The school year began in Gaza on Wednesday, and thousands of teachers on the Palestinian Authority payroll still don’t know if and when they’ll be forced into early retirement.
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Similar uncertainty plagues the health system, where staff paid by Ramallah are also slated for an early pension.
In July, the Ramallah government, headed by Prime Minister Rami Hamdallah, announced its intention to send into early retirement 6,145 public sector workers in Gaza aged over 50. But there has been no announcement on an exact date, or the names of the retirees and ministries.
This number makes up over half of the 11,000 workers paid by Ramallah who have continued working in Gaza in the past 10 years since the Hamas takeover. Most are employed in the two most important ministries: education and health.
They also have seniority and experience, and include employees with important jobs such as school principals.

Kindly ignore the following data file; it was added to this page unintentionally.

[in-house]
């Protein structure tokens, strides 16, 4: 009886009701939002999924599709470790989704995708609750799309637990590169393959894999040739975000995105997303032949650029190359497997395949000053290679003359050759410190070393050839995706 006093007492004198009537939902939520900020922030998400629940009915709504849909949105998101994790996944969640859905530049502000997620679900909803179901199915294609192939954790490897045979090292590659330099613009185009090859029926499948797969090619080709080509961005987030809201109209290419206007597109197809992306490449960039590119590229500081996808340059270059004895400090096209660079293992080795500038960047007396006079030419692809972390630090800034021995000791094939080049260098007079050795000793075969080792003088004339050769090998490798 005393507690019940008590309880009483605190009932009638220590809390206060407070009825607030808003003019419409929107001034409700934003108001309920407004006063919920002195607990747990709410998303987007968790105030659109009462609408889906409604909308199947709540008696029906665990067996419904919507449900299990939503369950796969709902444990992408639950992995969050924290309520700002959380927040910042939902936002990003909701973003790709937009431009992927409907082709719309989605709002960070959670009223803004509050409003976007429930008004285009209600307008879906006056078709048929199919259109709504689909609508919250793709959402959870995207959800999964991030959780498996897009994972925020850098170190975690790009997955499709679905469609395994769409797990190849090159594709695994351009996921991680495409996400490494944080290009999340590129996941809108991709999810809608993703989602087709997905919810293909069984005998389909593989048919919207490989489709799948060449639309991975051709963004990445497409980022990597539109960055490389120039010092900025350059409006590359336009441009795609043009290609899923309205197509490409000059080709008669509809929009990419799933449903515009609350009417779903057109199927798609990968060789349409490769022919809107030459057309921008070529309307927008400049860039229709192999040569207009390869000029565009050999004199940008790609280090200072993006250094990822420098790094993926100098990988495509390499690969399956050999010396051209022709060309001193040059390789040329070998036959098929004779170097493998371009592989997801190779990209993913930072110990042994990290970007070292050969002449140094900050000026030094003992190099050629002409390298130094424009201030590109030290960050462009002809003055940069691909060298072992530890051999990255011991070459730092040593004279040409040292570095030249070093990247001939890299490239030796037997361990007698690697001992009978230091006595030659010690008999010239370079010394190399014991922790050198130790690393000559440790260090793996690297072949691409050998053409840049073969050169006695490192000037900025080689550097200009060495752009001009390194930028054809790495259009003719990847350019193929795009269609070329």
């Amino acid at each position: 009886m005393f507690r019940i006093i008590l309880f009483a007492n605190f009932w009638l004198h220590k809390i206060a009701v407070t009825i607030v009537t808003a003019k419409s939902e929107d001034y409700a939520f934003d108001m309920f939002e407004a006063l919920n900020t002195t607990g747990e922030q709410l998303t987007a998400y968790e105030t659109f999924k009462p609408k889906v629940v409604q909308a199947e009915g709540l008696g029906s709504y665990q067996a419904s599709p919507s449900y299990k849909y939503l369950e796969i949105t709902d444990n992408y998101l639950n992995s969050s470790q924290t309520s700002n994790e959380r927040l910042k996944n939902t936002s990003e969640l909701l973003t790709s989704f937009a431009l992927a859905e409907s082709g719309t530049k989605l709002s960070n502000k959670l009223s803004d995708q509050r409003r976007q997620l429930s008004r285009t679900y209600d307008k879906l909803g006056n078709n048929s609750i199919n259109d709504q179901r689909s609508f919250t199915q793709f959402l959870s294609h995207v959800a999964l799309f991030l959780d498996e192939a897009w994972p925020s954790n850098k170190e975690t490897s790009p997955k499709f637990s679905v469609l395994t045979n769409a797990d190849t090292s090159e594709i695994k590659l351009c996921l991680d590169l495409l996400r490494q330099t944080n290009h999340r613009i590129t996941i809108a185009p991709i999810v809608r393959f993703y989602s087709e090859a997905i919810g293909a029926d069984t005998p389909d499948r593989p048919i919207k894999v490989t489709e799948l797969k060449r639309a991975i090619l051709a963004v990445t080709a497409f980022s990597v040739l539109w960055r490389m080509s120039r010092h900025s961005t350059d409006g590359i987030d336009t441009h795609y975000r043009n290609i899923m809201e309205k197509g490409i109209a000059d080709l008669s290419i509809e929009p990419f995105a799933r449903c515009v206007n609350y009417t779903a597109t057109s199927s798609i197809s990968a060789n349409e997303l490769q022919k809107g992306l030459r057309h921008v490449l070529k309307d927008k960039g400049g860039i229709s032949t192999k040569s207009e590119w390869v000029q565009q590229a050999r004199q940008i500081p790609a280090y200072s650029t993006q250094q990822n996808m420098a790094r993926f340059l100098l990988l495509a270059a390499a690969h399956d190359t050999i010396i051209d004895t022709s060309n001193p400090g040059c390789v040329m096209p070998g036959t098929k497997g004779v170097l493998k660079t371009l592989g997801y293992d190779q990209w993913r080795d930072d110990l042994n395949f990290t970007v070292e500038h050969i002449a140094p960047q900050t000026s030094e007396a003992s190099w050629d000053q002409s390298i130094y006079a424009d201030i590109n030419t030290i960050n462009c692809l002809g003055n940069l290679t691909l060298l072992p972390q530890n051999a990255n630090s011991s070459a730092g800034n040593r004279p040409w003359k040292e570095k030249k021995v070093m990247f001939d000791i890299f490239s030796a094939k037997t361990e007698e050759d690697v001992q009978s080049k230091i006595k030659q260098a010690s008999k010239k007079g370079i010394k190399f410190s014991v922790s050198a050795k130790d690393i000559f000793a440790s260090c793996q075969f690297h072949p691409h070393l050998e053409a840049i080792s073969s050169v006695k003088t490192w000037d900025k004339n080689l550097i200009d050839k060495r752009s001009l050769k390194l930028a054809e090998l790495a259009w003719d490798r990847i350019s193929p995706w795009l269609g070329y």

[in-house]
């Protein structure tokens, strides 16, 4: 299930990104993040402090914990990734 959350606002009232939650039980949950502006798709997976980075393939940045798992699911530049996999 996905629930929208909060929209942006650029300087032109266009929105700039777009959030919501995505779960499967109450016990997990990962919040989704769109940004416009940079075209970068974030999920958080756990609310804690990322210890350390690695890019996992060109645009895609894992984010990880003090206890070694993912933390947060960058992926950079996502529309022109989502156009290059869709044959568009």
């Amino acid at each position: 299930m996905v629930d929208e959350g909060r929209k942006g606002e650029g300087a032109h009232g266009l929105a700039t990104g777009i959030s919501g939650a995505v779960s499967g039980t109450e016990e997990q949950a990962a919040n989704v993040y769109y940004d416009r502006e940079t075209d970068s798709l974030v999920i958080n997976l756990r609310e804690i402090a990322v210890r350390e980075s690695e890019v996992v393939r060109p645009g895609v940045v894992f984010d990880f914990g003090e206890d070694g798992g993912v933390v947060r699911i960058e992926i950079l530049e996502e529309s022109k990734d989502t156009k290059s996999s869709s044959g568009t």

Early retirement means an allowance of 40 to 70 percent of their salary, 1,200 to 3,000 shekels ($830) a month, based on seniority and their positions.
A large percentage of PA public sector employees in Gaza – all members of the security services and a substantial percentage of the employees of government ministries and the judiciary – stopped working in July 2007, when the government divided between the Strip and the West Bank and Hamas took control of the security forces.
At the time, Palestinian President Mahmoud Abbas demanded that all public sector employees stay home as a condition for receiving their salaries, in the belief – which proved mistaken – that this would trigger the fall of the Hamas government. Now too, early retirement is a means for pressuring Hamas – albeit of dubious effectiveness.
After Ramallah’s announcement of the early retirement plan, the Hamas government interviewed thousands of candidates for the jobs that would become available, mainly in the school system.